Sunday, 24 September 2017

The English Party


Hard on the heels of a contemporary biography of the Duke of Marlborough, I'm currently reading a biography dating from 1896 by Viscount Wolseley, a distinguished general of the Victorian Age. The purpose is to see how time changes opinions.

I came across this passage in reference to William III, who was a Dutchman: "William III deeply resented the attacks on his countrymen. In his campaigns on the continent he had always been accustomed to dealing with armies made up of contingents from many countries, and commanded by officers of various nationalities. He could not therefore understand why English soldiers, more than others, should object to serve under foreigners; nor was it intelligible to him why Englishmen should entertain so strong a prejudice against all men born outside their own islands. It is curious that these sentiments should exist even today, seeing that few nations in the last thousand years have been longer ruled by foreign kings. As late as the last century we had two who did not even speak English."


As pertinent today as it was a hundred years ago, indeed 300 years ago. I guess a lot may have to do with the fact that continental borders have been very fluid over the ages and citizens were living cheek-by-jowl with other nationalities, whereas the UK's borders are fixed by the sea. There is, of course, the perennial question of Eire.

It's pertinent that since devolution there has been a programme to popularise and promote Welsh and Gaelic - languages the English overlords were intent on stamping out.

Another passage in the book caught my eye: "William returned to England on October 30, and opened Parliament eight days later with a speech in which he deplored the national failures by sea and land. Being a soldier, and not a party politician, he always told the people the whole truth about the army and navy, and stated plainly to Parliament what he believed to be essential for both services in the interests of the State. He kept back nothing, and Parliament was consequently able to judge whether his demands for men, money, stores, etc., were or were not necessary. It is to be regretted that this practice has not been continued to our day. But in 1693, the system of government by party had not as yet perverted the sense of public duty, and led men to put the exigencies of party before the great interests of the nation. William never disguised his contempt for the political divisions and animosities which prevented educated men from combining in support of measures calculated to strengthen the kingdom and to further the welfare of the people. He looked upon party government as fatal to our best national interests, and regarded both Whigs and Tories as placehunters who could always be bought at the price of employment."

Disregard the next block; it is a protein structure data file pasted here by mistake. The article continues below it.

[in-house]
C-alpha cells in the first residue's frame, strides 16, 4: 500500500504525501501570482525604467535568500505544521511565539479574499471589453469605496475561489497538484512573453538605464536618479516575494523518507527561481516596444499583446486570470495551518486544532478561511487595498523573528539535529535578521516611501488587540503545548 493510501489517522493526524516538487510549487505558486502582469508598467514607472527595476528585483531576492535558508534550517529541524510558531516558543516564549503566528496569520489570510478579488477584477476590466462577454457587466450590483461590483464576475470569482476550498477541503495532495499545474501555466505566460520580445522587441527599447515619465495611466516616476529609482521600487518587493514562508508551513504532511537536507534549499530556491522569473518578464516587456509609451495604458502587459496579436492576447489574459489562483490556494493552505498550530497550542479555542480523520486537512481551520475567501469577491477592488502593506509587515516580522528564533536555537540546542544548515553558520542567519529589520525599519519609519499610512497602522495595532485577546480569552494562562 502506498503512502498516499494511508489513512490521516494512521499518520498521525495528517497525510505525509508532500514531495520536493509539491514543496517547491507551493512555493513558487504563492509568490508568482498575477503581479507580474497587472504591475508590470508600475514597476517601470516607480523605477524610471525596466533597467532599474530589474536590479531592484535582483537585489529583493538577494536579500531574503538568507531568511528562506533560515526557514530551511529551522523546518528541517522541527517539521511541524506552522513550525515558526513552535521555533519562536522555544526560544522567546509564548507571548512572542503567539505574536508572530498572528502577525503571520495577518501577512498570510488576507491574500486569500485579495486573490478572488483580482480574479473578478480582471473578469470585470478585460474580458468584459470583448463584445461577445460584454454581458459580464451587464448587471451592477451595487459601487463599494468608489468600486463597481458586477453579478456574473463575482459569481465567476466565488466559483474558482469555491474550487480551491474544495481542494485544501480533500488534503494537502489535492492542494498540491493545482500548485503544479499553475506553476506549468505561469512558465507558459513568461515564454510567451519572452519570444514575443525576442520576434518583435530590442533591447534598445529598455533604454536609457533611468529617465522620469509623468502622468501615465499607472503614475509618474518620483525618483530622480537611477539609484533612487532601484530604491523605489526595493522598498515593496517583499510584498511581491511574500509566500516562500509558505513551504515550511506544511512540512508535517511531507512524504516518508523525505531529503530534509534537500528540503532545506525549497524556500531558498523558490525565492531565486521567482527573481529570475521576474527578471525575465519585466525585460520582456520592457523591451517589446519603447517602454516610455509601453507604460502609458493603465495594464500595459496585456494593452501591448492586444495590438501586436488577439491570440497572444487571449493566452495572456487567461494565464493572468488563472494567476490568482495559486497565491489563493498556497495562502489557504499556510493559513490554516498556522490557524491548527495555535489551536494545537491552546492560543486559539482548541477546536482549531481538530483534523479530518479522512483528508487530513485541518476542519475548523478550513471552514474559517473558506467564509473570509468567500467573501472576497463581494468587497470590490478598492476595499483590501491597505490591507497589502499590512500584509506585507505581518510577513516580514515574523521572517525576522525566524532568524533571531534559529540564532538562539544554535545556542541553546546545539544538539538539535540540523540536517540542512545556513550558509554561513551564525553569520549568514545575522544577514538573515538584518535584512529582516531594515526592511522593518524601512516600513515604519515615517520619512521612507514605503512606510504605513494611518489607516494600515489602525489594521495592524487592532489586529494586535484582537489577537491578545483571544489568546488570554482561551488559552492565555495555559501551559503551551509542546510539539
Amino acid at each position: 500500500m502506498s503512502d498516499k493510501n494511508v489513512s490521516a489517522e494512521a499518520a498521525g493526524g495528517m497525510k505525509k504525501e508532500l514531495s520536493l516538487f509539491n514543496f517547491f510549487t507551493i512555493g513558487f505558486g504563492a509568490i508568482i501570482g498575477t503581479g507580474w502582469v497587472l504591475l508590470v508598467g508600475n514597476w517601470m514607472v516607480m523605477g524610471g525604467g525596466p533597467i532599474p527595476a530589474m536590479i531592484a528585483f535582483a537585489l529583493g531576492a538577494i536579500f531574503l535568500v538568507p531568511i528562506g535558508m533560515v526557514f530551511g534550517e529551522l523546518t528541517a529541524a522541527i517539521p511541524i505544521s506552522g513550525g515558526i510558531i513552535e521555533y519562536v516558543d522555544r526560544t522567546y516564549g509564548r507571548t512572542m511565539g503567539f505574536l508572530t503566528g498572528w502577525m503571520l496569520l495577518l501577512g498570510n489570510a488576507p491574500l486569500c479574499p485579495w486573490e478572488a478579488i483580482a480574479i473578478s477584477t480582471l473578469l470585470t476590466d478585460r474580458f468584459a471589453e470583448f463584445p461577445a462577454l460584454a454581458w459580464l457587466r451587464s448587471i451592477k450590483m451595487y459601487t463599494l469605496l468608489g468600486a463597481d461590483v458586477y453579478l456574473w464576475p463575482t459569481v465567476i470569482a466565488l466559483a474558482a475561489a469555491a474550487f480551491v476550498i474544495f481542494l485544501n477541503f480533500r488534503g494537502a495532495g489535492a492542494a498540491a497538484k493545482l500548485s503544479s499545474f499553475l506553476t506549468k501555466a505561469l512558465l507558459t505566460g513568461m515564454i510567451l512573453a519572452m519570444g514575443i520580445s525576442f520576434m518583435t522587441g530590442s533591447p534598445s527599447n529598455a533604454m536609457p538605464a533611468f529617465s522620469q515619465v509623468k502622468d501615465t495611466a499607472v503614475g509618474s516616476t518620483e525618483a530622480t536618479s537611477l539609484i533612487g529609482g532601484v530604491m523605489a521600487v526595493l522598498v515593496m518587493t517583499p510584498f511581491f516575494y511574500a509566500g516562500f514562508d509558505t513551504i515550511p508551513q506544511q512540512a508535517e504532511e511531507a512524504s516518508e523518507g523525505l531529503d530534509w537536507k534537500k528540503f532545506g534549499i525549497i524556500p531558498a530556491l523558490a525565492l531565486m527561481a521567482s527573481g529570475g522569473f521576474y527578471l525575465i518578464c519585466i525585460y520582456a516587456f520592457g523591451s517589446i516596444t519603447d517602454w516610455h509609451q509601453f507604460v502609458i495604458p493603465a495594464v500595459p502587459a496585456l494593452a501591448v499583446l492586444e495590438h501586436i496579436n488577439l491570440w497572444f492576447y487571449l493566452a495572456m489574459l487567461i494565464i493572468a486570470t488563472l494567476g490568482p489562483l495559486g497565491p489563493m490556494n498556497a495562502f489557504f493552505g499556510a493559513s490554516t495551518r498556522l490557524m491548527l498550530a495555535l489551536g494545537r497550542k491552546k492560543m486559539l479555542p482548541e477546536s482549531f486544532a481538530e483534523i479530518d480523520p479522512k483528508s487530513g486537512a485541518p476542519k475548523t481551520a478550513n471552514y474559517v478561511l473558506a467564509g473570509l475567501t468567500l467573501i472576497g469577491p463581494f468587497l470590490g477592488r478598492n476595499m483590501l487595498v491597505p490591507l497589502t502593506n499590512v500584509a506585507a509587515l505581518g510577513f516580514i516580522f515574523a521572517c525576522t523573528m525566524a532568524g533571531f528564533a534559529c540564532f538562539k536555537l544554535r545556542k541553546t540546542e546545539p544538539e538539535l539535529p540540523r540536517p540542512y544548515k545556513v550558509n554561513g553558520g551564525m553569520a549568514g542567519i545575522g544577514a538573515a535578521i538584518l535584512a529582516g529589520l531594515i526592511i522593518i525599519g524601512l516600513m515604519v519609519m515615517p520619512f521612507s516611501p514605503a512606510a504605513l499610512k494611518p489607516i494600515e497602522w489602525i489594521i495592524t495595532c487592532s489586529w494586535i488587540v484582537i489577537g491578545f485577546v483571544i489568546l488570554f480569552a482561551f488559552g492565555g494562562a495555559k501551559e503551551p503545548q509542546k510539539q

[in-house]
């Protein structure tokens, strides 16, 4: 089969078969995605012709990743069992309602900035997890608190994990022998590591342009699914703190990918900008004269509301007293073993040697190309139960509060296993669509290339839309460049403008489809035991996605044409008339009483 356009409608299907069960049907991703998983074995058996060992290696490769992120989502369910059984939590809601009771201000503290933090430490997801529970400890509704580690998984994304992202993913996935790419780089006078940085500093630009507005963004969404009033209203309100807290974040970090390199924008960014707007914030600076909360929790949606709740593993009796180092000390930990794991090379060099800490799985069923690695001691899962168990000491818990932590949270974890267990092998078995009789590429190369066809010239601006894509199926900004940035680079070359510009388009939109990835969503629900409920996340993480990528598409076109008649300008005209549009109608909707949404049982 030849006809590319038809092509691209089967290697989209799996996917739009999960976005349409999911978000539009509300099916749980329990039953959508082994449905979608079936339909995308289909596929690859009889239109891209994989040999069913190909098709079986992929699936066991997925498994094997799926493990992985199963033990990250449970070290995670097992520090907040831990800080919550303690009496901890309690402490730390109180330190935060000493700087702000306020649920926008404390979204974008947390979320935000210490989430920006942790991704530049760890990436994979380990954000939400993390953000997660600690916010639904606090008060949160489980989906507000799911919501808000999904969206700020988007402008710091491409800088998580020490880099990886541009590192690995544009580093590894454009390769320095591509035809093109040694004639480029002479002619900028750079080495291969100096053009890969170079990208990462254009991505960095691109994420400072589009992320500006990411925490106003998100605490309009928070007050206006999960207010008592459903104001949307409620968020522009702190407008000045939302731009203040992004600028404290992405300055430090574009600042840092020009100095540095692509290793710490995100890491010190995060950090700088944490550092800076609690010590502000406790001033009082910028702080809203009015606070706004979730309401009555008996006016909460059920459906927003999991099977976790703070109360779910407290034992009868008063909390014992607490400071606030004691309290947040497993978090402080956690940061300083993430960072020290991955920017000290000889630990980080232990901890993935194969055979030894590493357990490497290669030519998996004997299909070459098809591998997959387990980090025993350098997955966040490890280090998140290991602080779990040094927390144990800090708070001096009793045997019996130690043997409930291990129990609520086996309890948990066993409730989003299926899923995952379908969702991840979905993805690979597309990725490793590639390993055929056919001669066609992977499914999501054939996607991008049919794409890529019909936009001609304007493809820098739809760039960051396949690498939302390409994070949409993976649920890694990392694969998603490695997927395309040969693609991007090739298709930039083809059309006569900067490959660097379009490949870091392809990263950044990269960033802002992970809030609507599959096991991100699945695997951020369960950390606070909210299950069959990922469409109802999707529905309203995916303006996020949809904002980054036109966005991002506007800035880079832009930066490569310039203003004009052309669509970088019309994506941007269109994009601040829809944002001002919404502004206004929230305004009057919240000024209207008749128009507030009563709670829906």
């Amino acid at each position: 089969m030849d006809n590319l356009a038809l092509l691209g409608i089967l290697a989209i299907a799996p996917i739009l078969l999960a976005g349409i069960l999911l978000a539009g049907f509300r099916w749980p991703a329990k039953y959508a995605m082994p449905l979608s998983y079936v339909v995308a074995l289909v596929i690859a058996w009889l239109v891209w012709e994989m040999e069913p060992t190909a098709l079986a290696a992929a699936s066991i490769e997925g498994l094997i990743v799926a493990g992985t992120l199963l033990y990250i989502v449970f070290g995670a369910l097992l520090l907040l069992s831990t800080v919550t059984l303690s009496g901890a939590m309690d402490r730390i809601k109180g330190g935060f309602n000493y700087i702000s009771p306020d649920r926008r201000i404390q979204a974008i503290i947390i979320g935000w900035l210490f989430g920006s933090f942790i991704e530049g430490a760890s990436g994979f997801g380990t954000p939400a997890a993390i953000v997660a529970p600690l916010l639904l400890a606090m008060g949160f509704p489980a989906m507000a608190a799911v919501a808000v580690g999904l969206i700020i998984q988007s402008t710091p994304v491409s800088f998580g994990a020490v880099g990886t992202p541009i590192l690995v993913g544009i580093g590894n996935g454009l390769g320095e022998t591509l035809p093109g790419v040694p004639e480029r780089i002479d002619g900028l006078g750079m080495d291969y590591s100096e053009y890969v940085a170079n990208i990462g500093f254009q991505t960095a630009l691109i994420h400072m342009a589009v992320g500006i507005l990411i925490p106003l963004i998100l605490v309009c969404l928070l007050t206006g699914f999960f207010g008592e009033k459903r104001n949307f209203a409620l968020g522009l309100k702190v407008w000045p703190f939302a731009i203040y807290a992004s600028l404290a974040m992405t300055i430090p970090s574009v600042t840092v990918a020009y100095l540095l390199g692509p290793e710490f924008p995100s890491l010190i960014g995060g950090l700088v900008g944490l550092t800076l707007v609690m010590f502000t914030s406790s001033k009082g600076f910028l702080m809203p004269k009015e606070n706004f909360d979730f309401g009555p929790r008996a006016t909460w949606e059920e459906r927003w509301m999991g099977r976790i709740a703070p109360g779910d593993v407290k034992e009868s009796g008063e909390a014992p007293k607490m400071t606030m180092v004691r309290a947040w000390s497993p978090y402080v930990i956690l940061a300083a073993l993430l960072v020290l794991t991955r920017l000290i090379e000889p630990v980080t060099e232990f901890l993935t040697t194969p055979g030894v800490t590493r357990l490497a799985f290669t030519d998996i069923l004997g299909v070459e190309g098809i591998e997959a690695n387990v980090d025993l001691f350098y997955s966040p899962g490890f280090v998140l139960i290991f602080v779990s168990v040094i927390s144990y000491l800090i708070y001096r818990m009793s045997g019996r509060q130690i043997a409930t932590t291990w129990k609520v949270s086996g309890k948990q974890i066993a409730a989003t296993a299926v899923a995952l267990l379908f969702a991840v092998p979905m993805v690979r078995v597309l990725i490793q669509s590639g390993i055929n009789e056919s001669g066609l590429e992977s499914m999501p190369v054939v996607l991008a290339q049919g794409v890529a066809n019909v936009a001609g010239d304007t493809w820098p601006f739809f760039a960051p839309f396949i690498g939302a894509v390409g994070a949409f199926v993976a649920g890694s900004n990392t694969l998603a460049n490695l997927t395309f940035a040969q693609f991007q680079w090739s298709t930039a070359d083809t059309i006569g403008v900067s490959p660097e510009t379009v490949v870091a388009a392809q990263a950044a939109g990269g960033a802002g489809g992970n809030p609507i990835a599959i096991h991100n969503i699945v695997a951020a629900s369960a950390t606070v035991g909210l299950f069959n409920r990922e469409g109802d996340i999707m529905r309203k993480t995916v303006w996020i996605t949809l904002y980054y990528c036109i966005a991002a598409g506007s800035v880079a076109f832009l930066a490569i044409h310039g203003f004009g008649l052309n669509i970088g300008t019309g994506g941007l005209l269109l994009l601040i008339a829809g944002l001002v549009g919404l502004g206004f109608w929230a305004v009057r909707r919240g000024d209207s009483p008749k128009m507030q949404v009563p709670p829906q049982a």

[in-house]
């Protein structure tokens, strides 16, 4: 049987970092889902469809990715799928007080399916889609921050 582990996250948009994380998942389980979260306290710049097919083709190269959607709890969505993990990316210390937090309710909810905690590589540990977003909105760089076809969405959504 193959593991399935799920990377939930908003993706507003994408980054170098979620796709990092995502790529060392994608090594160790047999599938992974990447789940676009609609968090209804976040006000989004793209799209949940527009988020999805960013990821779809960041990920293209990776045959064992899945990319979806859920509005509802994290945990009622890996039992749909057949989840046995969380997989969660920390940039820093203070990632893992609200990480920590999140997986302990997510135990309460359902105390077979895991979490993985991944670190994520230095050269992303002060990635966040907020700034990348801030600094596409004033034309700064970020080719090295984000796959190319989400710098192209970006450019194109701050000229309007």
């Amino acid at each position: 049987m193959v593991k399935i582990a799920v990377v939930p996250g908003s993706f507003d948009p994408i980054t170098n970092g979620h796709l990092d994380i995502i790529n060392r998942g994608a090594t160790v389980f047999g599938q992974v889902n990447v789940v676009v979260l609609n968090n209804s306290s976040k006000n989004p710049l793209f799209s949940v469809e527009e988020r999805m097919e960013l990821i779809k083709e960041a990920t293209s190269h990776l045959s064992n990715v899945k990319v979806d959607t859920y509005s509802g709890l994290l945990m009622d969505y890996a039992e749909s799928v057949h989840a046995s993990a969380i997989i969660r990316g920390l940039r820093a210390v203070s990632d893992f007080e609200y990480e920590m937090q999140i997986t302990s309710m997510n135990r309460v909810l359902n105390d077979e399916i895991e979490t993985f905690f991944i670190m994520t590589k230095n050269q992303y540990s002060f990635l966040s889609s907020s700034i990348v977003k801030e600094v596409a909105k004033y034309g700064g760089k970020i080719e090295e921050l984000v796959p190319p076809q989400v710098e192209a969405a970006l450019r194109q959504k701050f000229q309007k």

Again, as pertinent today as then. Winston Churchill once said; "A good party man puts his party above himself and his country above his party." Unfortunately the bunch we have these days put party before country and self before party.

As an aside, I found this neat Android App called Text Fairy, which converts an image from a page into text. The only problem is that I think it's responsible for plastering full-page ads on my screen at intervals. I tend to download it when I need it and then delete it afterwards and that has seemed to cure the adverts..


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